/// As Pinterest Grows, Startup Seeks $2.5 Billion Valuation
Pinterest Inc. is getting ready to add a missing piece to its business: revenue.
For most of last year, the online scrapbooking site was racing to keep up with a growth eruption that took global user visits to its website to 48 million in December, up from 9 million a year earlier, according to research firm comScore Inc. SCOR +0.87% The hype was so intense that Pinterest—which had only about 20 employees early last year along with its young founders—was sometimes caught unprepared to answer even basic questions.
But over the last 12 months, Chief Executive Ben Silbermann has built up Pinterest’s employee ranks. The company now has around 100 employees—including hires from Facebook Inc., FB +1.89% Google Inc. GOOG +0.89% and Amazon.com Inc. AMZN +2.66% It moved from a tiny Palo Alto, Calif., office to a 58,000-square-foot warehouselike space in San Francisco. It beefed up its tech systems, rolled out new mobile apps and began improving some of the social site’s features.
Now Pinterest—a free site that allows people to share images of projects or objects of interest by “pinning” pictures online—has reached a point where it can start to make revenue a priority. The company is now studying a potential advertising system. It is also building up its relationships with businesses to learn how Pinterest traffic can eventually convert to sales of goods, from which the startup may eventually be able to take a cut.
“A lot of last year was keeping up with growth [and] the big change with touch-screen devices,” said Mr. Silbermann, 30 years old. This year, “we’re building foundations to monetize.”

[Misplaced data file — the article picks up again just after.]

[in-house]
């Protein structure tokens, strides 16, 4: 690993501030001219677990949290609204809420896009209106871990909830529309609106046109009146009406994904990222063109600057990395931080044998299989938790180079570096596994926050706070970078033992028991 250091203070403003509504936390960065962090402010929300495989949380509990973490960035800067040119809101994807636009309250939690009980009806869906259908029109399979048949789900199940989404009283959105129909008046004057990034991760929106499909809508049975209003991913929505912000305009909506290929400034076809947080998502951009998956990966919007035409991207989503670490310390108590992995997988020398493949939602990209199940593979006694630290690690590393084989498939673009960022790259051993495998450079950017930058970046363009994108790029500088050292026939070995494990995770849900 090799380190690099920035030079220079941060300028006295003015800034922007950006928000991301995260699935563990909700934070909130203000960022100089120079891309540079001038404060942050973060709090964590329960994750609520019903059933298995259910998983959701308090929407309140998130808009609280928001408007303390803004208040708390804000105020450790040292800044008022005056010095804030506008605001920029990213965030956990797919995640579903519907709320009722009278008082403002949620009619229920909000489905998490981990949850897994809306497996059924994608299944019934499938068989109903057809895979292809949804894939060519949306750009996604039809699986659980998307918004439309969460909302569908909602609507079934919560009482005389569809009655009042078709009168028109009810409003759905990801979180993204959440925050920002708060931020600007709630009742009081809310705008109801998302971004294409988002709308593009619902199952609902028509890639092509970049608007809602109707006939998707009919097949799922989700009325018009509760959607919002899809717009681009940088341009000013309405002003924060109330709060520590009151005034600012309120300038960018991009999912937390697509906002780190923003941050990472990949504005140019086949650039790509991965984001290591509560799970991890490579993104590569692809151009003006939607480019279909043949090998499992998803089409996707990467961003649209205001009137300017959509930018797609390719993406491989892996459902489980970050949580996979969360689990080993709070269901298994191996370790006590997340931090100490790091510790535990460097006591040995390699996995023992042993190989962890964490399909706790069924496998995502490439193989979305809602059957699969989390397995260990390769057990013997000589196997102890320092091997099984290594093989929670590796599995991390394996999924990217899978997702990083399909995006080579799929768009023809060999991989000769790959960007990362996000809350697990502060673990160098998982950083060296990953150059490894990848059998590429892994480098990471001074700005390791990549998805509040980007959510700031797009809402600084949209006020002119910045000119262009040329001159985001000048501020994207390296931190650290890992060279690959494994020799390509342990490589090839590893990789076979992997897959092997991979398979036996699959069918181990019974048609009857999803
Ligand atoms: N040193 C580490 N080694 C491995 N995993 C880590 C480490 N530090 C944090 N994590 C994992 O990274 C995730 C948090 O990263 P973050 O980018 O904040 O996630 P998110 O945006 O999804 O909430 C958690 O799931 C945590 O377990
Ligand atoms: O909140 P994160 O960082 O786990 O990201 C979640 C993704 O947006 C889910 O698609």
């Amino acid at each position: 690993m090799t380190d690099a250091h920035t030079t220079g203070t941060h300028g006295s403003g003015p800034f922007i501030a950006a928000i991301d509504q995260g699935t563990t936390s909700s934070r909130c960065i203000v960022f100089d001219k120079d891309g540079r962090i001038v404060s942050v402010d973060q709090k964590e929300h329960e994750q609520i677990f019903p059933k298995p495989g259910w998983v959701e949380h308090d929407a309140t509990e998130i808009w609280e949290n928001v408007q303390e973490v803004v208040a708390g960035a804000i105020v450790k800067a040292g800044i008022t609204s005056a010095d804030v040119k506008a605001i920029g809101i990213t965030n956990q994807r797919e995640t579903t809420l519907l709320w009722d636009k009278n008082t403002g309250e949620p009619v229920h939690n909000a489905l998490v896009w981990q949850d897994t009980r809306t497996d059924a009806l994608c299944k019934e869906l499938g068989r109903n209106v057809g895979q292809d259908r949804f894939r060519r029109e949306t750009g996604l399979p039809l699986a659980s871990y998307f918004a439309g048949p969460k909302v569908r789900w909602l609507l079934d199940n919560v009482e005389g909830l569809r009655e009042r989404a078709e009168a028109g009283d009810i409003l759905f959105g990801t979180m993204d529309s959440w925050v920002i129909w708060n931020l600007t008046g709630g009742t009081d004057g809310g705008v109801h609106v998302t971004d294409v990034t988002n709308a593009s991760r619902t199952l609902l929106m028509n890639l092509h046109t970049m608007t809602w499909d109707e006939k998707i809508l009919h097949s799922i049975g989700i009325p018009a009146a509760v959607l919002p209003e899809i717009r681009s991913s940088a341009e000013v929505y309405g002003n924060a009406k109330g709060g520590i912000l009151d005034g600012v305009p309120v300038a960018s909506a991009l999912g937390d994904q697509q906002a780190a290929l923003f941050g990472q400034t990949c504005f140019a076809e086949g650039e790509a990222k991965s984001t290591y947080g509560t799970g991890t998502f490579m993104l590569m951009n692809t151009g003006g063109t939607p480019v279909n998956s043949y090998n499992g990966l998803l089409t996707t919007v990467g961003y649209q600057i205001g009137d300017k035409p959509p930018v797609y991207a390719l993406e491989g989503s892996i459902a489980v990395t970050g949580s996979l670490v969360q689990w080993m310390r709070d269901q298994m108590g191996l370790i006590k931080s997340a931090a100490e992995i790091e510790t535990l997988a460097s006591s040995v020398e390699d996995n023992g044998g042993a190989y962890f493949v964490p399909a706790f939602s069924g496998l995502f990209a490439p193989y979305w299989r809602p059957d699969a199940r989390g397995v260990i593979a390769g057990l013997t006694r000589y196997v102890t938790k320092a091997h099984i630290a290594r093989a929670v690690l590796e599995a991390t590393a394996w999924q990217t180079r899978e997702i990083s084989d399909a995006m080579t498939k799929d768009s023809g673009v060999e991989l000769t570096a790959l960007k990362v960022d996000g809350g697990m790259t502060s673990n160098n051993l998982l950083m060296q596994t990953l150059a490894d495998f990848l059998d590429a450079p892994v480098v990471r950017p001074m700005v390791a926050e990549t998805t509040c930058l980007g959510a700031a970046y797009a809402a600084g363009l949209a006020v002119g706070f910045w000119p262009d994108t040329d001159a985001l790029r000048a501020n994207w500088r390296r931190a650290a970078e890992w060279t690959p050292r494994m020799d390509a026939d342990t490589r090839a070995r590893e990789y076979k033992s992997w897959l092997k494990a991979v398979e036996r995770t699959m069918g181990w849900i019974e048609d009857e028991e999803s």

The company’s continued growth, engagement and business potential has attracted growing interest from investors who have put sky-high valuations on a company with little to no revenue that is unprofitable. Pinterest is in talks to raise a new round of financing at a $2 billion to $2.5 billion valuation, said people familiar with the matter. No funding deal has closed, one of these people said. The company last raised $100 million in a May 2012 financing led by Japanese e-commerce company Rakuten Inc., 4755.JA +1.08% taking its total capital raised to $140 million. At the time, Pinterest—whose other investors include Bessemer Venture Partners, FirstMark Capital and Andreessen Horowitz—was valued at $1.5 billion.
“They’ve gotten past the point of being successful with consumers in a big way [and] at some point, the business has to make money,” said Jeremy Levine, a Bessemer venture capitalist who also sits on Pinterest’s board.
In the last year, valuations for many consumer Internet companies such as Facebook, Zynga Inc. ZNGA +7.03% and Groupon Inc. GRPN -2.10% have come down as public investors expressed skepticism over their nascent business models.
Since October, Pinterest has created a team of four people whose job it is to interact daily with companies, learning about what is working—and what is not—online. In November, Pinterest rolled out “business” accounts that allow companies to use their corporate name on their pinboard and to verify that they link to an official corporate website. Pinterest has also told businesses it will introduce new data-analytics tools, so companies can keep better track of their Pinterest traffic and how users are interacting with the content.